Wednesday, April 16, 2014

The Dark Side of Grief

This is a post that is a long time coming.  A few nights ago, I could not sleep. One of those days where my mind was running a million and one directions and simply would net settle down. Rather than continue down that rabbit hole, I turned a light back on a picked up a book.  I spent the next few hours reading I Will Carry You.  Wonderful book that I so needed right now. It helped me realize it was totally ok to still be hurting, to actually still feel like crying. That it was ok to acknowledge that the pain is still so very real and that most of the things people were trying to do to help were doing nothing but hurting me further.

While I can't say that these words will apply to every person  who loses a child, I can say what I feel in hopes that in your attempts to help someone else through such grief, you don't end up adding to their heartbreak.

First, please please please do not send flowers.  Ever. Unless the family requests them.  Flowers say many things. First, they say this is the absolute least thing I could do to acknowledge your pain and now I can go about my life and feel good about myself.  Second, they say hey, your child died. Now here is something else to watch die.  Isn't that just awesome?  In our case, we specifically asked for no flowers. And yet we were sent huge flower arrangements by siblings. Yup, that sucks. So I had to see this gigantic wall of flowers as I sat in the living room.  Even worse, another person kept asking me over and over and over again about the stupid flowers.  Saying how wonderful they were, what kind are they, aren't they so pretty. And I just kept saying I don't know. I don't care about the flowers. Don't ask me. And they just kept harping on it until I finally told Alan if he did not get rid of the damn flowers, I was going to hurl them out a window.  So please please please do not send flowers unless they've been asked for.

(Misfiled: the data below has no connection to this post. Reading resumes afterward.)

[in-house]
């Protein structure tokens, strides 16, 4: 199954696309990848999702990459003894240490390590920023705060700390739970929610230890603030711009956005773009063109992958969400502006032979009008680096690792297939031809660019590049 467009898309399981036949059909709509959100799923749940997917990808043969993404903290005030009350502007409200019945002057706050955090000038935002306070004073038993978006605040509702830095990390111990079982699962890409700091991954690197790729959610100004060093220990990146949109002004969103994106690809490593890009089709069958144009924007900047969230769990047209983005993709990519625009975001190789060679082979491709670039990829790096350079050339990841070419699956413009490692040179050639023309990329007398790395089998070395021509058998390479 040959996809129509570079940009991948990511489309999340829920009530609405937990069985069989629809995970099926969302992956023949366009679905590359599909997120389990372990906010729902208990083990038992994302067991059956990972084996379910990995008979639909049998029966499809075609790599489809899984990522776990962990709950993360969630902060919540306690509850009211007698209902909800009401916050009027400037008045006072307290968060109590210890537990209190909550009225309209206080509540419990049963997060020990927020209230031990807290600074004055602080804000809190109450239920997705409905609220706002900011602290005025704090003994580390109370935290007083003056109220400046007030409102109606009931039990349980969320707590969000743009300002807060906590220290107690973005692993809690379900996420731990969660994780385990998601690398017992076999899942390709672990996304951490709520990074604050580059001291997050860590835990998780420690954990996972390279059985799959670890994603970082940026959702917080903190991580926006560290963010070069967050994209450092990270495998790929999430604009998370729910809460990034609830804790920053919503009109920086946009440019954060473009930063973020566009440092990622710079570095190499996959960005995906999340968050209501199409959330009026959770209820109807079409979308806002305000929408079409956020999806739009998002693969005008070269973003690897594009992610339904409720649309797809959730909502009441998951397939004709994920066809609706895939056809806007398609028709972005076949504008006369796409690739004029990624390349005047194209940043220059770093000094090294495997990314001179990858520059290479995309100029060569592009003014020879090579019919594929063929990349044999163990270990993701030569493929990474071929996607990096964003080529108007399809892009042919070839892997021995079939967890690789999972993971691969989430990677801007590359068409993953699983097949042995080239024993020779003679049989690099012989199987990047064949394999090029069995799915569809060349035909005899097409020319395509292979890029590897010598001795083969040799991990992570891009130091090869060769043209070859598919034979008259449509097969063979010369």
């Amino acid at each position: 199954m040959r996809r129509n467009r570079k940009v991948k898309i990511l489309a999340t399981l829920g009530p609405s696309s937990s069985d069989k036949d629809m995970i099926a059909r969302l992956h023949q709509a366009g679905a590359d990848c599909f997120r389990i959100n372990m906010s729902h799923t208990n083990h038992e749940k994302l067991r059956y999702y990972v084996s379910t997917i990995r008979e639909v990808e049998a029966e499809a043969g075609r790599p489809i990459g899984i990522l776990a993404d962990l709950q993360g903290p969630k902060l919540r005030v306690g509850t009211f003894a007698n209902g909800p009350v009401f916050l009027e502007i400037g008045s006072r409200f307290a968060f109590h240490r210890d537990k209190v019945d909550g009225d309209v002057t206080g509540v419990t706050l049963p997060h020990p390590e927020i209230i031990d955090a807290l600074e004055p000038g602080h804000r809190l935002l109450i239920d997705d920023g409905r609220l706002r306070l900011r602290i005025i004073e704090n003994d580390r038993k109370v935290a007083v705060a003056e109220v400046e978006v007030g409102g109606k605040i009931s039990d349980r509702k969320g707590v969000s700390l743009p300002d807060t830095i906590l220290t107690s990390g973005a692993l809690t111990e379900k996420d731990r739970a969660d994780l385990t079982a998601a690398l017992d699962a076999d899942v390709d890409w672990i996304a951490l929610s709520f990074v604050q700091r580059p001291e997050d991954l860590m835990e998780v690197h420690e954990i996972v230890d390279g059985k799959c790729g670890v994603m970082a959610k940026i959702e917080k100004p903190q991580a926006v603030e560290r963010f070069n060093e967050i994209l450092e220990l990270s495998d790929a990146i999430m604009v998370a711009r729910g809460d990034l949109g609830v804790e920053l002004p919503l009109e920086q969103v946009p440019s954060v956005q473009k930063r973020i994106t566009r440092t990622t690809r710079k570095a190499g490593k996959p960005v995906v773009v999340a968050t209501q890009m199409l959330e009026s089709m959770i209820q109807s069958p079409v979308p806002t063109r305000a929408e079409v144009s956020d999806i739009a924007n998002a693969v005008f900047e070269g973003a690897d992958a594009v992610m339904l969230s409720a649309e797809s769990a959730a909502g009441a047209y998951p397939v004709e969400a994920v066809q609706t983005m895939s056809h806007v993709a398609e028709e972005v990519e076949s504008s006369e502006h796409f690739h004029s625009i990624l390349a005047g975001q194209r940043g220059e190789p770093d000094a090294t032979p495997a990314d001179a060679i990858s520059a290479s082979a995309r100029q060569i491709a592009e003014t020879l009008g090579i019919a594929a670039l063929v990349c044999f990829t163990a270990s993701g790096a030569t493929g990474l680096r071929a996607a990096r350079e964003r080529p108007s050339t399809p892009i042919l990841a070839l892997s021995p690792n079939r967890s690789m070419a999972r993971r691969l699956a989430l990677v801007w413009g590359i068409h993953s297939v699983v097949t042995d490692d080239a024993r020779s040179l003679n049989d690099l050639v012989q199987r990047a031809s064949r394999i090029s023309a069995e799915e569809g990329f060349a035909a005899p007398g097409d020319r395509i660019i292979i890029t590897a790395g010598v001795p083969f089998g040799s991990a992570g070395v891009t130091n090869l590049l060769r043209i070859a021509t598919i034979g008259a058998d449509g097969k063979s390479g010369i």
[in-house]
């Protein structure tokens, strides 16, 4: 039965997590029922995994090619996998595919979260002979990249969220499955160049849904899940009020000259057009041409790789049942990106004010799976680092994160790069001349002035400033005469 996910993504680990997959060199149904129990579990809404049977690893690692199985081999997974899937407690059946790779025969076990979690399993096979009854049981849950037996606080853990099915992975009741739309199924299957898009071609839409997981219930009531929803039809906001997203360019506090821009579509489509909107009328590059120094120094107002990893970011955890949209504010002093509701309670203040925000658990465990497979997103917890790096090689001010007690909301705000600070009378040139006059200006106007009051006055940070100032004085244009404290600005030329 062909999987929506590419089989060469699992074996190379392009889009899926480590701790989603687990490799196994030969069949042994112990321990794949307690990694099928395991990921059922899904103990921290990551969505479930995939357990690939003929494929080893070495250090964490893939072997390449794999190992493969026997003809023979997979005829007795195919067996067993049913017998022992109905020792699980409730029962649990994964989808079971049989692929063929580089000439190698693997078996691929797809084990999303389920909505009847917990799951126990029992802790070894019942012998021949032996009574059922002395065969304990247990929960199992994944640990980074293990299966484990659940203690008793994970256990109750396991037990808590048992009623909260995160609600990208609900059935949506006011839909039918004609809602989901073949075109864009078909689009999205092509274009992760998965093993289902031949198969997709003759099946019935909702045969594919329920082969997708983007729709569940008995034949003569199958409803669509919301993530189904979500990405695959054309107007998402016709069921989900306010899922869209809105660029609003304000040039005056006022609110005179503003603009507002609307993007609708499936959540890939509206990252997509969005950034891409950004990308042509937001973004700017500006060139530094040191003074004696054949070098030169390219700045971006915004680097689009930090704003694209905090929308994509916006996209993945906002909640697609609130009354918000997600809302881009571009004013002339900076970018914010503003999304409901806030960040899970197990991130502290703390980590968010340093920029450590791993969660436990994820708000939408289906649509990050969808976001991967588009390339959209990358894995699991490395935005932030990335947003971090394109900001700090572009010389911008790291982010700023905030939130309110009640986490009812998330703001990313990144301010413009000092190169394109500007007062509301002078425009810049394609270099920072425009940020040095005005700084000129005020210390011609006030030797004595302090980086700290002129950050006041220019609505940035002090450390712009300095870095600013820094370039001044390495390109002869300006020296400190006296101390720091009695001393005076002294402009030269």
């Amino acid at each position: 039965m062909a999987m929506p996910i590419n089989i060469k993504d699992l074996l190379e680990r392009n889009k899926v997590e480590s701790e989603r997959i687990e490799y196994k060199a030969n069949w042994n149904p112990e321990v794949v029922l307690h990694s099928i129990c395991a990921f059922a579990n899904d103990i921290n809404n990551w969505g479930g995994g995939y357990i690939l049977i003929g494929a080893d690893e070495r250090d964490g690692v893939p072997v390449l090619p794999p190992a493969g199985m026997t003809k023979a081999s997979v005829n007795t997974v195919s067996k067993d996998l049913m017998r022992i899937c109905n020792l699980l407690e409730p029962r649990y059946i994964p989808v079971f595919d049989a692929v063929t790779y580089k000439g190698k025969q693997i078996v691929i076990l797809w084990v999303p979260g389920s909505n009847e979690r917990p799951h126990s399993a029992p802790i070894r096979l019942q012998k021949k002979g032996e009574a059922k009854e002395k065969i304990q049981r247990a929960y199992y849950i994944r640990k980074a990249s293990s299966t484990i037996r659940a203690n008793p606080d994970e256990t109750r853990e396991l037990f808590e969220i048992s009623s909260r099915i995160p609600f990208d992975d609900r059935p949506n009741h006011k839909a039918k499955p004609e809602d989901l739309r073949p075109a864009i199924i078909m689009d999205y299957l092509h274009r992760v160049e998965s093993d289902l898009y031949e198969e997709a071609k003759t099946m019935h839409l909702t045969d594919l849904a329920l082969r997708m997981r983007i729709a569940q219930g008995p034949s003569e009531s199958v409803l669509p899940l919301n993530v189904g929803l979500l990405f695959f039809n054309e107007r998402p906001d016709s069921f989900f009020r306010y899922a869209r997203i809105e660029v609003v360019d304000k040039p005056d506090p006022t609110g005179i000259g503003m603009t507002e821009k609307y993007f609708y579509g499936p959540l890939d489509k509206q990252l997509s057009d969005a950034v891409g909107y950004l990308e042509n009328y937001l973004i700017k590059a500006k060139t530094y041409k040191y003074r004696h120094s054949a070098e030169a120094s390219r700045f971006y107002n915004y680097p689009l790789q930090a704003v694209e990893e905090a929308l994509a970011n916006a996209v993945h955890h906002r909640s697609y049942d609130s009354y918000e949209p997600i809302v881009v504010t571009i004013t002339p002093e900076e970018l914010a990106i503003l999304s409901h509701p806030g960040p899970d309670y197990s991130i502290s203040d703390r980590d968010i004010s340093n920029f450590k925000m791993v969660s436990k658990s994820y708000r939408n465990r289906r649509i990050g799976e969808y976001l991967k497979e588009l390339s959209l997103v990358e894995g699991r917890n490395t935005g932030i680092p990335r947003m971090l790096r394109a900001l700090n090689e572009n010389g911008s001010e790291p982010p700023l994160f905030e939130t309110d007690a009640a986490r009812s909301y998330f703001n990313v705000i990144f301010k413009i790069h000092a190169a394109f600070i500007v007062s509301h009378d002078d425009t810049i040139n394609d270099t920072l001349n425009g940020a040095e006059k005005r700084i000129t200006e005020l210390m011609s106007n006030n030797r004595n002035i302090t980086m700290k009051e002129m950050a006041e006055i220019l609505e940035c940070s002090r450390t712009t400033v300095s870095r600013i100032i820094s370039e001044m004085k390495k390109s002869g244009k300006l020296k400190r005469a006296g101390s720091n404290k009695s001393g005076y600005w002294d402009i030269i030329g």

If you are searching for something to say, simply say I'm sorry. I'm praying for you. I don't know what to say. Or perhaps I can't imagine what you are going through. All of these things acknowledge what the person is feeling without hurting.  Trust me, other things do not help. I don't need to hear how my daughter is in a better place or how Mary will take care of my child or how my child is in heaven with so-and-so and that makes you feel so much better.  Especially if I never knew so-and-so. I don't want to be reminded that I have a saint in heaven because frankly, no one wants one and it sucks. Don't force me into going to a healing Mass because you think it will help me when I am clearly not at that point because it so did not help. And seriously, do not say that my child dying is God's way of telling me to stop having kids already because if I were able to at the time, you would have been punched. Seriously folks, think and pray before speaking. Please.